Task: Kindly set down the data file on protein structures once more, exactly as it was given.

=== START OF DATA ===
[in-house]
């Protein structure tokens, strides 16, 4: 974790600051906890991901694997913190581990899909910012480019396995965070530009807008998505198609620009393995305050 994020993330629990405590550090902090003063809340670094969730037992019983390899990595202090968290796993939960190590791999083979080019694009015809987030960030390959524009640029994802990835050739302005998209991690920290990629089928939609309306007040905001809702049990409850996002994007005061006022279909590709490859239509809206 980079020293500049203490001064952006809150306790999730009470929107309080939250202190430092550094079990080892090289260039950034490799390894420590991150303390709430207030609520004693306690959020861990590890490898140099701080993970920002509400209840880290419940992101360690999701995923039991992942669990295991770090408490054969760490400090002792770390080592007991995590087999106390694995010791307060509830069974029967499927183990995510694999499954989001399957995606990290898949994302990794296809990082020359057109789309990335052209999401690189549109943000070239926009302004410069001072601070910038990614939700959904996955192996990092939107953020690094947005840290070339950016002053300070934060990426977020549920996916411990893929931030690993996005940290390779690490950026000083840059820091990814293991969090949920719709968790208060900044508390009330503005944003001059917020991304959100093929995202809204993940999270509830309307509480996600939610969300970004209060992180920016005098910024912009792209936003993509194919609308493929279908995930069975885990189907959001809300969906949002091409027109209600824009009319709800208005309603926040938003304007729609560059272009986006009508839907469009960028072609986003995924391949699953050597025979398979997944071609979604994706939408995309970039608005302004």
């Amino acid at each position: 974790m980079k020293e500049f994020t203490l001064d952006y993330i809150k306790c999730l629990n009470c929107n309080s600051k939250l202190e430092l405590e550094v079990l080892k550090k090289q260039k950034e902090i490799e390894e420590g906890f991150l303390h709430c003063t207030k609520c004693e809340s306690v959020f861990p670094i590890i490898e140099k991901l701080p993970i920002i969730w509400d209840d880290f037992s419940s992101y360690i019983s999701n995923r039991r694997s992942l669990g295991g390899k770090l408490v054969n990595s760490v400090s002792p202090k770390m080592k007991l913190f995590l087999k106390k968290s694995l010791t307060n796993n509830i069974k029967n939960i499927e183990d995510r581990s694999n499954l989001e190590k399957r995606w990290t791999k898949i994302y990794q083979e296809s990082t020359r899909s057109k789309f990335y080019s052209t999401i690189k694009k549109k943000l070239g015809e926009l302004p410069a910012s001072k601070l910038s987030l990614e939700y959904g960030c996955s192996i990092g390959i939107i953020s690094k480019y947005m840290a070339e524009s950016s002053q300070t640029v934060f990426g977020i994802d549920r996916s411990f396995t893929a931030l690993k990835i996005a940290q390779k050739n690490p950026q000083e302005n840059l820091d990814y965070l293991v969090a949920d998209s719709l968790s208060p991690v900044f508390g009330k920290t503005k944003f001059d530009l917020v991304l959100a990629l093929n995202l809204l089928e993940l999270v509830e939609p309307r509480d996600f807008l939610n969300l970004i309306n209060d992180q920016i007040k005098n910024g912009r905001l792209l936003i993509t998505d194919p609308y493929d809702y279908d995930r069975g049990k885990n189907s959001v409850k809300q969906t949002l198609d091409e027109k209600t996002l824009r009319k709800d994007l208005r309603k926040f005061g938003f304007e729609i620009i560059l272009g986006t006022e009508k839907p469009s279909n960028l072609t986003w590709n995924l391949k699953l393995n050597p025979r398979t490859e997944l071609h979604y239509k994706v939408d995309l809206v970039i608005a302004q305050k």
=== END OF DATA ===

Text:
[in-house]
């Protein structure tokens, strides 16, 4: 974790600051906890991901694997913190581990899909910012480019396995965070530009807008998505198609620009393995305050 994020993330629990405590550090902090003063809340670094969730037992019983390899990595202090968290796993939960190590791999083979080019694009015809987030960030390959524009640029994802990835050739302005998209991690920290990629089928939609309306007040905001809702049990409850996002994007005061006022279909590709490859239509809206 980079020293500049203490001064952006809150306790999730009470929107309080939250202190430092550094079990080892090289260039950034490799390894420590991150303390709430207030609520004693306690959020861990590890490898140099701080993970920002509400209840880290419940992101360690999701995923039991992942669990295991770090408490054969760490400090002792770390080592007991995590087999106390694995010791307060509830069974029967499927183990995510694999499954989001399957995606990290898949994302990794296809990082020359057109789309990335052209999401690189549109943000070239926009302004410069001072601070910038990614939700959904996955192996990092939107953020690094947005840290070339950016002053300070934060990426977020549920996916411990893929931030690993996005940290390779690490950026000083840059820091990814293991969090949920719709968790208060900044508390009330503005944003001059917020991304959100093929995202809204993940999270509830309307509480996600939610969300970004209060992180920016005098910024912009792209936003993509194919609308493929279908995930069975885990189907959001809300969906949002091409027109209600824009009319709800208005309603926040938003304007729609560059272009986006009508839907469009960028072609986003995924391949699953050597025979398979997944071609979604994706939408995309970039608005302004």
């Amino acid at each position: 974790m980079k020293e500049f994020t203490l001064d952006y993330i809150k306790c999730l629990n009470c929107n309080s600051k939250l202190e430092l405590e550094v079990l080892k550090k090289q260039k950034e902090i490799e390894e420590g906890f991150l303390h709430c003063t207030k609520c004693e809340s306690v959020f861990p670094i590890i490898e140099k991901l701080p993970i920002i969730w509400d209840d880290f037992s419940s992101y360690i019983s999701n995923r039991r694997s992942l669990g295991g390899k770090l408490v054969n990595s760490v400090s002792p202090k770390m080592k007991l913190f995590l087999k106390k968290s694995l010791t307060n796993n509830i069974k029967n939960i499927e183990d995510r581990s694999n499954l989001e190590k399957r995606w990290t791999k898949i994302y990794q083979e296809s990082t020359r899909s057109k789309f990335y080019s052209t999401i690189k694009k549109k943000l070239g015809e926009l302004p410069a910012s001072k601070l910038s987030l990614e939700y959904g960030c996955s192996i990092g390959i939107i953020s690094k480019y947005m840290a070339e524009s950016s002053q300070t640029v934060f990426g977020i994802d549920r996916s411990f396995t893929a931030l690993k990835i996005a940290q390779k050739n690490p950026q000083e302005n840059l820091d990814y965070l293991v969090a949920d998209s719709l968790s208060p991690v900044f508390g009330k920290t503005k944003f001059d530009l917020v991304l959100a990629l093929n995202l809204l089928e993940l999270v509830e939609p309307r509480d996600f807008l939610n969300l970004i309306n209060d992180q920016i007040k005098n910024g912009r905001l792209l936003i993509t998505d194919p609308y493929d809702y279908d995930r069975g049990k885990n189907s959001v409850k809300q969906t949002l198609d091409e027109k209600t996002l824009r009319k709800d994007l208005r309603k926040f005061g938003f304007e729609i620009i560059l272009g986006t006022e009508k839907p469009s279909n960028l072609t986003w590709n995924l391949k699953l393995n050597p025979r398979t490859e997944l071609h979604y239509k994706v939408d995309l809206v970039i608005a302004q305050k």